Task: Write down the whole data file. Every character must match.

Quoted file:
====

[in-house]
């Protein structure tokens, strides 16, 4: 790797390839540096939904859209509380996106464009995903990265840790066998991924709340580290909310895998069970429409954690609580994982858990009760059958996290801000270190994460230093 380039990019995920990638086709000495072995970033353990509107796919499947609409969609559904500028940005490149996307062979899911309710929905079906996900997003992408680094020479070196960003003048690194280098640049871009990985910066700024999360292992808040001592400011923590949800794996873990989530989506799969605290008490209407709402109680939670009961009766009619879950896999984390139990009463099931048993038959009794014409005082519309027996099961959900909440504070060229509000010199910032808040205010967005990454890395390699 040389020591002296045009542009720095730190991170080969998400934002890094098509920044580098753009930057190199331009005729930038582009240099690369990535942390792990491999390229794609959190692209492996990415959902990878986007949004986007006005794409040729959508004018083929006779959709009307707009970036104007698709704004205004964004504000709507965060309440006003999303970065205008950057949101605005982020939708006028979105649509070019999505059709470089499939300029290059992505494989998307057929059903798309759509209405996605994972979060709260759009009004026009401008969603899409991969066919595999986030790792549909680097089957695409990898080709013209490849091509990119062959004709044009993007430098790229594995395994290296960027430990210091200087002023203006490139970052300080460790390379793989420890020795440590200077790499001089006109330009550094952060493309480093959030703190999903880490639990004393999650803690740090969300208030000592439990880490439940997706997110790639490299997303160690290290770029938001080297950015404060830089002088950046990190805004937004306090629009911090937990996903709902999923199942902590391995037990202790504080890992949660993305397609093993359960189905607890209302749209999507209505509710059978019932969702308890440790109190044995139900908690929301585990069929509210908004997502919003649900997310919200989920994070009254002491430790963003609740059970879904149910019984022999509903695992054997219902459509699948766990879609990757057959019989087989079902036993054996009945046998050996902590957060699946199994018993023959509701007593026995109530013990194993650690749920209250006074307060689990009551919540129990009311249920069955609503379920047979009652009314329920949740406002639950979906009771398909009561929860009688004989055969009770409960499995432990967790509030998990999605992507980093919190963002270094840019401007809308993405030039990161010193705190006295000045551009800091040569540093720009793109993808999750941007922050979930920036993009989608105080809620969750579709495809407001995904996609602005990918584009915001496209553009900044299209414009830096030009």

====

[in-house]
């Protein structure tokens, strides 16, 4: 790797390839540096939904859209509380996106464009995903990265840790066998991924709340580290909310895998069970429409954690609580994982858990009760059958996290801000270190994460230093 380039990019995920990638086709000495072995970033353990509107796919499947609409969609559904500028940005490149996307062979899911309710929905079906996900997003992408680094020479070196960003003048690194280098640049871009990985910066700024999360292992808040001592400011923590949800794996873990989530989506799969605290008490209407709402109680939670009961009766009619879950896999984390139990009463099931048993038959009794014409005082519309027996099961959900909440504070060229509000010199910032808040205010967005990454890395390699 040389020591002296045009542009720095730190991170080969998400934002890094098509920044580098753009930057190199331009005729930038582009240099690369990535942390792990491999390229794609959190692209492996990415959902990878986007949004986007006005794409040729959508004018083929006779959709009307707009970036104007698709704004205004964004504000709507965060309440006003999303970065205008950057949101605005982020939708006028979105649509070019999505059709470089499939300029290059992505494989998307057929059903798309759509209405996605994972979060709260759009009004026009401008969603899409991969066919595999986030790792549909680097089957695409990898080709013209490849091509990119062959004709044009993007430098790229594995395994290296960027430990210091200087002023203006490139970052300080460790390379793989420890020795440590200077790499001089006109330009550094952060493309480093959030703190999903880490639990004393999650803690740090969300208030000592439990880490439940997706997110790639490299997303160690290290770029938001080297950015404060830089002088950046990190805004937004306090629009911090937990996903709902999923199942902590391995037990202790504080890992949660993305397609093993359960189905607890209302749209999507209505509710059978019932969702308890440790109190044995139900908690929301585990069929509210908004997502919003649900997310919200989920994070009254002491430790963003609740059970879904149910019984022999509903695992054997219902459509699948766990879609990757057959019989087989079902036993054996009945046998050996902590957060699946199994018993023959509701007593026995109530013990194993650690749920209250006074307060689990009551919540129990009311249920069955609503379920047979009652009314329920949740406002639950979906009771398909009561929860009688004989055969009770409960499995432990967790509030998990999605992507980093919190963002270094840019401007809308993405030039990161010193705190006295000045551009800091040569540093720009793109993808999750941007922050979930920036993009989608105080809620969750579709495809407001995904996609602005990918584009915001496209553009900044299209414009830096030009």